If we were lucky, my mom would win the lottery to be able to go home early. She’d arrive just after we’d finished the ravioli. And you know, those holidays were defined by the absence of my mom. And I don’t say this to make anybody feel bad, or even make my mom feel bad because there certainly were so many pros of her having the schedule that she did, but the memory stuck with me. As a parent, I understand how difficult it is to be separated from your family on those few days a year that are really meaningful and where lots of memories are made.
The Positives of a Traditional 12 Hour Shift Schedule
I think the best part of having a three day, 12-hour shift schedule is, first and foremost, having multiple days off during the week!
You can go grocery shopping on a random Tuesday morning, you can get your haircut, you can go to doctor’s appointments – you can do all the things that you want to do without taking days off or without using your weekend time. This is especially helpful if you have kids or who are in school or a partner who works traditional business hours.
It’s nice to get a lot of these obligations done when you’re not cutting into any social time. And places seem to be less busy during these hours. The ability to schedule your shifts with built in stretches of time off without having to request vacation or PTO is a huge benefit, especially if you are someone who prioritizes travel, or you have friends or a partner who lives out of town. When you have three twelves, you can get your work done in a shorter part of the week as you can always ask to be unavailable on a long stretch of days without having to take time off. If you want to take a trip, you don’t need to take off time as you can potentially build in a week off somewhere just by how you stack your shifts!
Another benefit is the ability to adjust your hours within your role. So if you need to cut back your hours or want to go from part time to full time, this is likely to be accommodated without having to apply for a whole new job. I experienced this firsthand. I was fortunate when I was an NP to move from a rotator spot to a straight “night-shift” only position. People weren’t really begging for straight nights positions, because it’s not what a lot of people want. But this got me off this shift rotation. And I was able to have priority scheduling. So night shift people where I worked were able to essentially self schedule and 9/10 times, their requests were granted. This overall worked better for my family and I.
Even though I had to work nights, it was easier for me to have a routine. Rather than always wondering or finding out a month at a time, what days I’d be working, what hours I’d be working and having to kind of figure out on the fly or figure out with short notice what type of childcare we needed that month.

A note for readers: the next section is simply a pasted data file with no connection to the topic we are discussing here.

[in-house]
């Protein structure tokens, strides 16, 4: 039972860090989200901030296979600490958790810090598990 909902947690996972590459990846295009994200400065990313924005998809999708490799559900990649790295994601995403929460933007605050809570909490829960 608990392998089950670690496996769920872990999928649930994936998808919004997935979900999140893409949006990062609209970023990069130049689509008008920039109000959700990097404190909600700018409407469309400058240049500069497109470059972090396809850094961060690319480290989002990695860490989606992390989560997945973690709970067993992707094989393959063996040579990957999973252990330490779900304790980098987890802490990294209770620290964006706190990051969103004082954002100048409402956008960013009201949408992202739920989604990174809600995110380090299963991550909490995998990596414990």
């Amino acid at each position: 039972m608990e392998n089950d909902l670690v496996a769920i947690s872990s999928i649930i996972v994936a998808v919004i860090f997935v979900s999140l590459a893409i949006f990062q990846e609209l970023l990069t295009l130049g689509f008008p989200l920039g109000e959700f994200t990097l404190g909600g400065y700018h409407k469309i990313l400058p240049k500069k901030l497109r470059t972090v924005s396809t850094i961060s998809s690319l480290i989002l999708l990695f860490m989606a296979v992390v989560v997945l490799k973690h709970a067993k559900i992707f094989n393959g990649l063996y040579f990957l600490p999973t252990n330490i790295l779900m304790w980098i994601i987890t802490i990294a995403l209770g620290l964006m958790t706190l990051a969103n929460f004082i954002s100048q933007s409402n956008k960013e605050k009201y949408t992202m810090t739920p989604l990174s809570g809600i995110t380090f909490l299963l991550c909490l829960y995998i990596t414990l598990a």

Another benefit of 12 hour shifts is that these shifts don’t bleed usually into the rest of your day. That means that your shift has a nice boundary to it. You can rest knowing if there’s something that is outstanding or something like a treatment hasn’t finished that needs to be followed up on, you can hand it off to the person who’s taking over for you.
Lastly, this type of schedule tends to have the minimal on-call or off shift requirements. No more fluctuating your schedule last minute!
What Types of Schedules You Can Expect as a Nurse Practitioner
If you’re not yet an NP, or you’re considering becoming an NP, I want you to pay attention here because I’m not sure a lot of people think about this before they make the decision to go down this path or before they decide which specialty to go down. This advice can vary and is mostly dependent on the type of setting you’re in. But these points are what I have seen most commonly.
First of all, there are definitely positions that have similar hours to what we just discussed – three 12-hour shifts. And for the most part, this is typically going to be for NPs who are working in the ER or inpatient settings. Typically, the types of NPs working in these arenas can be Adult NPs (like adult gerontology) or Family Nurse Practitioners working in the ER setting, or acute care NPs or specialty NPs who are working in the inpatient setting. (This is a bit of a generalization.)
If you know for sure that you need or want a three 12-hour, or rotating, or a nights type of schedule then I encourage you to consider ER or acute care. Just be sure to check into your Board of Nursing before you make any assumptions of which specialties can work where.